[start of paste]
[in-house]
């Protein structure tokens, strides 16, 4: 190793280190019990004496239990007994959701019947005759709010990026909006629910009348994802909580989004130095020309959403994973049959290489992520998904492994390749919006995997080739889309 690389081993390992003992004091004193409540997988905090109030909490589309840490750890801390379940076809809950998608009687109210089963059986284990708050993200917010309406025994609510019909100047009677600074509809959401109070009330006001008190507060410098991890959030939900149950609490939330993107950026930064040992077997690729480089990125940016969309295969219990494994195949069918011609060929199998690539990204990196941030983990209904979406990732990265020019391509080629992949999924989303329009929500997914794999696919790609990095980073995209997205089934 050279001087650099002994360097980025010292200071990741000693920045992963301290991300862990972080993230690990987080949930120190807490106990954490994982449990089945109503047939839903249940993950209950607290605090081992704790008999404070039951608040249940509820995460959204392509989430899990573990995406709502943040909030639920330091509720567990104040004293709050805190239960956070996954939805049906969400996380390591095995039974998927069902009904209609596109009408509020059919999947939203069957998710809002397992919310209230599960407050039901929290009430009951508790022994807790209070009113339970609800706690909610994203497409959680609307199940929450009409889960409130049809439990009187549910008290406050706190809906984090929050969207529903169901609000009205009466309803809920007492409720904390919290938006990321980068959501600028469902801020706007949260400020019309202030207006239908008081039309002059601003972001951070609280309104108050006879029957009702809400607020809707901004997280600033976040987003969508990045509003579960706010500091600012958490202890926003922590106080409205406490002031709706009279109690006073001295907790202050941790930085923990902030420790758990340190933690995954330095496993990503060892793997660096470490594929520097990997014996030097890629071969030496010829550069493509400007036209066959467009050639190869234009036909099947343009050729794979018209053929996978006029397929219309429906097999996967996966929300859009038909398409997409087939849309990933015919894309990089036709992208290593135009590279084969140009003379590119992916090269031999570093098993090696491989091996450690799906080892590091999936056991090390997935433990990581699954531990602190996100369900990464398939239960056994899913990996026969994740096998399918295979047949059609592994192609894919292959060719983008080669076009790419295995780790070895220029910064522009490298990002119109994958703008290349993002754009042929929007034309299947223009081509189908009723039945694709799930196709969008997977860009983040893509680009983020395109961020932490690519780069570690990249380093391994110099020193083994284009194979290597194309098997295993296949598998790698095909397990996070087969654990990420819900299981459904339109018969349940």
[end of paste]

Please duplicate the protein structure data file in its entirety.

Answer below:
[in-house]
């Protein structure tokens, strides 16, 4: 190793280190019990004496239990007994959701019947005759709010990026909006629910009348994802909580989004130095020309959403994973049959290489992520998904492994390749919006995997080739889309 690389081993390992003992004091004193409540997988905090109030909490589309840490750890801390379940076809809950998608009687109210089963059986284990708050993200917010309406025994609510019909100047009677600074509809959401109070009330006001008190507060410098991890959030939900149950609490939330993107950026930064040992077997690729480089990125940016969309295969219990494994195949069918011609060929199998690539990204990196941030983990209904979406990732990265020019391509080629992949999924989303329009929500997914794999696919790609990095980073995209997205089934 050279001087650099002994360097980025010292200071990741000693920045992963301290991300862990972080993230690990987080949930120190807490106990954490994982449990089945109503047939839903249940993950209950607290605090081992704790008999404070039951608040249940509820995460959204392509989430899990573990995406709502943040909030639920330091509720567990104040004293709050805190239960956070996954939805049906969400996380390591095995039974998927069902009904209609596109009408509020059919999947939203069957998710809002397992919310209230599960407050039901929290009430009951508790022994807790209070009113339970609800706690909610994203497409959680609307199940929450009409889960409130049809439990009187549910008290406050706190809906984090929050969207529903169901609000009205009466309803809920007492409720904390919290938006990321980068959501600028469902801020706007949260400020019309202030207006239908008081039309002059601003972001951070609280309104108050006879029957009702809400607020809707901004997280600033976040987003969508990045509003579960706010500091600012958490202890926003922590106080409205406490002031709706009279109690006073001295907790202050941790930085923990902030420790758990340190933690995954330095496993990503060892793997660096470490594929520097990997014996030097890629071969030496010829550069493509400007036209066959467009050639190869234009036909099947343009050729794979018209053929996978006029397929219309429906097999996967996966929300859009038909398409997409087939849309990933015919894309990089036709992208290593135009590279084969140009003379590119992916090269031999570093098993090696491989091996450690799906080892590091999936056991090390997935433990990581699954531990602190996100369900990464398939239960056994899913990996026969994740096998399918295979047949059609592994192609894919292959060719983008080669076009790419295995780790070895220029910064522009490298990002119109994958703008290349993002754009042929929007034309299947223009081509189908009723039945694709799930196709969008997977860009983040893509680009983020395109961020932490690519780069570690990249380093391994110099020193083994284009194979290597194309098997295993296949598998790698095909397990996070087969654990990420819900299981459904339109018969349940």